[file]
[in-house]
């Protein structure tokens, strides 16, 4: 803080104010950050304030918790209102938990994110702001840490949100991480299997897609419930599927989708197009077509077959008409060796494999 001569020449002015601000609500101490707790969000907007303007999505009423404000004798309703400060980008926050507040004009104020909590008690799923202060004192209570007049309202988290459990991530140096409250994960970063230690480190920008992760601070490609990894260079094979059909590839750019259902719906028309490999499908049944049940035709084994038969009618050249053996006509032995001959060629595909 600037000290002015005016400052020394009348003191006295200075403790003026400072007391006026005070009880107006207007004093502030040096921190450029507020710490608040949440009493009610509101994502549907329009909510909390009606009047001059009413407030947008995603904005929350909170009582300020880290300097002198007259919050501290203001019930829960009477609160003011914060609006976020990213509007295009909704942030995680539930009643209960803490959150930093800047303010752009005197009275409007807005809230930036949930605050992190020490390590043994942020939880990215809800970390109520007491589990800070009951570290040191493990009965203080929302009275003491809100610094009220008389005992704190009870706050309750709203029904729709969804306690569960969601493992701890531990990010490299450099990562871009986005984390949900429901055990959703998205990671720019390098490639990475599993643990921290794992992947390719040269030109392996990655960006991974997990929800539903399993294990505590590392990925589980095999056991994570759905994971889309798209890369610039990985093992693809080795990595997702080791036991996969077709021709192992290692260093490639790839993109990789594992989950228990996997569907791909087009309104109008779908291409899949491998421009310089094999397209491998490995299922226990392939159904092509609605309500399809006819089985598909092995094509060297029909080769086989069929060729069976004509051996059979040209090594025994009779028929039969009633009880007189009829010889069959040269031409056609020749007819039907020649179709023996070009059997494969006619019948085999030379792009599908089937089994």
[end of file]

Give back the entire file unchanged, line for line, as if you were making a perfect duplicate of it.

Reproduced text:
[in-house]
């Protein structure tokens, strides 16, 4: 803080104010950050304030918790209102938990994110702001840490949100991480299997897609419930599927989708197009077509077959008409060796494999 001569020449002015601000609500101490707790969000907007303007999505009423404000004798309703400060980008926050507040004009104020909590008690799923202060004192209570007049309202988290459990991530140096409250994960970063230690480190920008992760601070490609990894260079094979059909590839750019259902719906028309490999499908049944049940035709084994038969009618050249053996006509032995001959060629595909 600037000290002015005016400052020394009348003191006295200075403790003026400072007391006026005070009880107006207007004093502030040096921190450029507020710490608040949440009493009610509101994502549907329009909510909390009606009047001059009413407030947008995603904005929350909170009582300020880290300097002198007259919050501290203001019930829960009477609160003011914060609006976020990213509007295009909704942030995680539930009643209960803490959150930093800047303010752009005197009275409007807005809230930036949930605050992190020490390590043994942020939880990215809800970390109520007491589990800070009951570290040191493990009965203080929302009275003491809100610094009220008389005992704190009870706050309750709203029904729709969804306690569960969601493992701890531990990010490299450099990562871009986005984390949900429901055990959703998205990671720019390098490639990475599993643990921290794992992947390719040269030109392996990655960006991974997990929800539903399993294990505590590392990925589980095999056991994570759905994971889309798209890369610039990985093992693809080795990595997702080791036991996969077709021709192992290692260093490639790839993109990789594992989950228990996997569907791909087009309104109008779908291409899949491998421009310089094999397209491998490995299922226990392939159904092509609605309500399809006819089985598909092995094509060297029909080769086989069929060729069976004509051996059979040209090594025994009779028929039969009633009880007189009829010889069959040269031409056609020749007819039907020649179709023996070009059997494969006619019948085999030379792009599908089937089994």